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Swishyfishie
Swishyfishie

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Bite-sized intro to React

Sometimes we come across tutorials that seem great because we're building something, and that's ok.

The main issue with some of these tutorials is that they are focused on you building something, and not actually, teaching you what's going on inside of what you've built, so at the end of an udemy course you might find yourself having coded 3 full stack applications and have no idea how to manipulate an array.

I'll try to take a different approach with this article and instead of focusing on building, we're going to dissect something which was already built following examples from www.reactjs.com and www.w3schools.com

I'm going to explore the following questions.

  1. What is a component? (and what is going on inside it)

  2. What are the props? (and what is this)

  3. What is the state?

Note: the HTML you see in React is not actually HTML, it's a way of writing JavaScript and HTML. You are not required to know JSX in order to build a React app, but it's definitely the easiest way.

What is a component?

A component is a piece of code that is (ideally) reusable code, that is (again, ideally) independent from the other pieces of code that you wrote.

This is a component:

react component

Reference: https://reactjs.org/

Now, let's break down what's going on in here.

On line 1 we're using the ES6 Class syntax to define the "TodoList" class, that is extending the React.Component which basically means that TodoList class is a React.Component child, therefore inheriting React.Component's methods.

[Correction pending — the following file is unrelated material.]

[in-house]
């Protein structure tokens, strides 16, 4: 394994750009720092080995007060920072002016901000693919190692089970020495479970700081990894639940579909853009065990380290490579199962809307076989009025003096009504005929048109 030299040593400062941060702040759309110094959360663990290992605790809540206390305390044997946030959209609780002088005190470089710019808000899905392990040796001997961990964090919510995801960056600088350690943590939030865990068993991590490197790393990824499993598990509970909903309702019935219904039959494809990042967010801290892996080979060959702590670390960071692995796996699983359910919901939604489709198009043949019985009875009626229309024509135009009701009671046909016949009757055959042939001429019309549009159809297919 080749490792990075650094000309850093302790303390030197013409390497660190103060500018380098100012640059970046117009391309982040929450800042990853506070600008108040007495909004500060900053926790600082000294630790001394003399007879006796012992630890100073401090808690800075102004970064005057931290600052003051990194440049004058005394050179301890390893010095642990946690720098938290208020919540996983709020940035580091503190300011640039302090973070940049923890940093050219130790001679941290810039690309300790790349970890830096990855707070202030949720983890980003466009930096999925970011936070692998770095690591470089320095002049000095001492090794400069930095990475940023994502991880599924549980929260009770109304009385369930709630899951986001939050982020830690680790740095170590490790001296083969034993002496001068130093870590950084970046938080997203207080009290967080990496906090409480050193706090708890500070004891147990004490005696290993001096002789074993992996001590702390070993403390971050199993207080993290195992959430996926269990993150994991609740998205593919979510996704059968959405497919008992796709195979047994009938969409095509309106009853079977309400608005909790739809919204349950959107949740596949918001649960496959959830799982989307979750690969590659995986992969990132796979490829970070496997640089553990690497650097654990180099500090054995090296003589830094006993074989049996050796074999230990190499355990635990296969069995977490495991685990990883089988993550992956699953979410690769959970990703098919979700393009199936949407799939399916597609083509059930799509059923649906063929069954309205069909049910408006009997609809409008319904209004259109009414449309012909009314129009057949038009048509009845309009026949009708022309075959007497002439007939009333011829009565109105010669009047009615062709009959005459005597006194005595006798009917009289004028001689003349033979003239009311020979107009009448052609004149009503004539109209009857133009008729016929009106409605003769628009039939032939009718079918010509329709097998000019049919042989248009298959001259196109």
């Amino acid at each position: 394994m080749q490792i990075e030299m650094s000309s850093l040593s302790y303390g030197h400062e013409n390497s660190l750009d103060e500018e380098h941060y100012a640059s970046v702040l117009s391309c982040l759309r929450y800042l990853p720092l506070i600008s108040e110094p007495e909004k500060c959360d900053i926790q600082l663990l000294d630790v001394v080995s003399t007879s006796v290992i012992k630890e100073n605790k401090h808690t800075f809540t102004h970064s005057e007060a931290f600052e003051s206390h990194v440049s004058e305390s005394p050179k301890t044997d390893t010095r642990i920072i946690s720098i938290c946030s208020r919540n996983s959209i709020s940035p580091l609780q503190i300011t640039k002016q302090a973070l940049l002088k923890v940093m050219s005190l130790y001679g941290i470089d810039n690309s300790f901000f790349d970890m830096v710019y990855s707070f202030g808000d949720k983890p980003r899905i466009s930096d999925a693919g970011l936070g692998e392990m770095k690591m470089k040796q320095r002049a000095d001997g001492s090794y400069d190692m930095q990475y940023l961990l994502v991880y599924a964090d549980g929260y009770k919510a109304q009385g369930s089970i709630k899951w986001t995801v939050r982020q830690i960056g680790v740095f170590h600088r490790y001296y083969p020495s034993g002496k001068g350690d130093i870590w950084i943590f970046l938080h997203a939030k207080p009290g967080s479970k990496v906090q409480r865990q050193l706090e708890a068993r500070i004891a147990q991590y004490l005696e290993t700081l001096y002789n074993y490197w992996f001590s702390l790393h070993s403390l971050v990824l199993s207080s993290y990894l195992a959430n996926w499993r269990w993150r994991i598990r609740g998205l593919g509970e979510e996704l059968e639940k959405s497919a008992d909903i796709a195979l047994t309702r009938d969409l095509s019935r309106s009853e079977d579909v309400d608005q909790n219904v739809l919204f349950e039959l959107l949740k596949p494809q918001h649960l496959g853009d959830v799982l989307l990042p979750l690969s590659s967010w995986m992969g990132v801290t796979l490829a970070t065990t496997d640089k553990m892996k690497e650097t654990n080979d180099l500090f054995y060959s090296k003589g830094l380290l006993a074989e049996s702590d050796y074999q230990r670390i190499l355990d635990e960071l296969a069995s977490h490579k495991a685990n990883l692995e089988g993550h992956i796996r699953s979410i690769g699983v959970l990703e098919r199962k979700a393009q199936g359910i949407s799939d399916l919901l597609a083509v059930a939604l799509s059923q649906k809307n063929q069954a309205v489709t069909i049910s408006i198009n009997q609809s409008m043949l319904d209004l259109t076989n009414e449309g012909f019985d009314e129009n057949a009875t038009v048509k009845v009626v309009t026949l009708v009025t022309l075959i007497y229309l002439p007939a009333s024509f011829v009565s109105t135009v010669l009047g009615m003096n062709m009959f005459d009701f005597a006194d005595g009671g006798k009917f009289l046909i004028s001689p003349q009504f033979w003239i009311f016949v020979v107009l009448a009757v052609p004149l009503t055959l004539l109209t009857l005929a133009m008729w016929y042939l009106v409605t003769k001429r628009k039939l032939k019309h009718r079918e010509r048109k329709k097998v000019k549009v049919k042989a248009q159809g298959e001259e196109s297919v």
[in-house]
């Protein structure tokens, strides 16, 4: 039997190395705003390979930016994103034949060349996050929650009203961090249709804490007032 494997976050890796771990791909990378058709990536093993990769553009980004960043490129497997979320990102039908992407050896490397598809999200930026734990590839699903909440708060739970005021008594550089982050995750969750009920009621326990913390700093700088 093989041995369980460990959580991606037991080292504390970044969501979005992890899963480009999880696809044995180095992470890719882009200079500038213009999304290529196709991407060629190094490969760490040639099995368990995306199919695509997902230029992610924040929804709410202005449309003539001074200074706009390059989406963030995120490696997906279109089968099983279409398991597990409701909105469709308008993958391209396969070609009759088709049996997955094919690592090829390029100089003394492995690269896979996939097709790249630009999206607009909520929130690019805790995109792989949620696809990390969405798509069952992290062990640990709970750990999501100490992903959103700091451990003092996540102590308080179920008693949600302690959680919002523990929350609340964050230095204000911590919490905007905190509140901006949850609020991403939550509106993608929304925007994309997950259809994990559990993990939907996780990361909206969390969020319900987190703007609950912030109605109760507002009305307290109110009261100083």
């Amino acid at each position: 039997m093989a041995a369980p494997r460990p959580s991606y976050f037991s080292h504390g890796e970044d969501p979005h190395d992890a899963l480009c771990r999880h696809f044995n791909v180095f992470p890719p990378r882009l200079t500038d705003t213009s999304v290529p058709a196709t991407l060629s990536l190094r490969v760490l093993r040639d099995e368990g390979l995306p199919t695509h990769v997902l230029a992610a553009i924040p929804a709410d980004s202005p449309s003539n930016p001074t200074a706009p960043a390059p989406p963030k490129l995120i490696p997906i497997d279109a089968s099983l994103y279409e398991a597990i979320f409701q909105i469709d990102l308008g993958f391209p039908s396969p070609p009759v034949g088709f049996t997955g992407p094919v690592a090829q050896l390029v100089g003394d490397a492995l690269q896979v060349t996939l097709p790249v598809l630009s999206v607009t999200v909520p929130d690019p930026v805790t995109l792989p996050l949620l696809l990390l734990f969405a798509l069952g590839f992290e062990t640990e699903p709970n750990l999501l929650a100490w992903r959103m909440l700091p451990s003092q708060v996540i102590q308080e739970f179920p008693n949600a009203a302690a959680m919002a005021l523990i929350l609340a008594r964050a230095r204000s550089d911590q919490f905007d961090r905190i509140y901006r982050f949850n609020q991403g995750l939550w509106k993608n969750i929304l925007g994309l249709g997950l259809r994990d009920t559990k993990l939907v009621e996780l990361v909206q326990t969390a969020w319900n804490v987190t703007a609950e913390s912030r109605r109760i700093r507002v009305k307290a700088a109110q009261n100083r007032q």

On line 2, we're looking at a render function, that (on line 3) *** returns*** HTML.

Line 4 is an UL opening tag, that closes on line 8, and line 5 and 6 are the display of JSX's power.

Curly braces allow you to process javascript inside the HTML, you can think of it like when you're using template literals in javascript, where in order to have javascript code in your string, you need to surround the string with back-ticks and wrap your code around ${ }. It's mostly the same principle.

Coming back to line 5 and 6.
We're going to talk about this and props soon, but for now you just need to know that we're mapping over the this.props.items array and returning a LI html element that has a key and a content of item.text.

What are the props?

Props are properties of a react component. They are similar to what arguments are in a javascript function and they're passed down from a parent component.

car compoent

Reference: https://www.w3schools.com/

On this example you can see how there are two components, Car and Garage. If we're thinking about the hierarchy of things, a Garage can store Cars so we can say that Garage is the parent of Car.

In the Garage component you can see how the <Car /> component is invoked and there's the prop passed in as brand="Ford" which is essentially a HTML attribute.

The Car component can access it through props and in our case, through this.props.brand

this refers to the object it belongs to so this.props.brand could be pseudocoded like:

from this object . I want these props . named brand

What is the state?

The state of an object refers to what that object is like, and its attributes.

A state of a Car object can be an object that holds some attributes such as color:red, working:true, wheels:4 and so on.

The magic of it is the fact that we can change this information and update it in the user view without much trouble.

We could theoretically build a function that detects changes in the wheels number and when it's less than 4, we could change this.state.working to false. However we'd have to do it through a function named setState so the code will look like this:

this.setState({working:false})

Here is an example of how the Car's color will be changed through setState, using an event listener bound to a button:

car component changes state

Reference: https://www.w3schools.com/

I hope that this bite-sized article made you curious about what's going on in some simple React code.

For more information please check the https://reactjs.org/ and really work your way through it. Study properly, don't just copy the code and you'll find yourself progressing way faster than coding along from udemy or youtube.

All the best!

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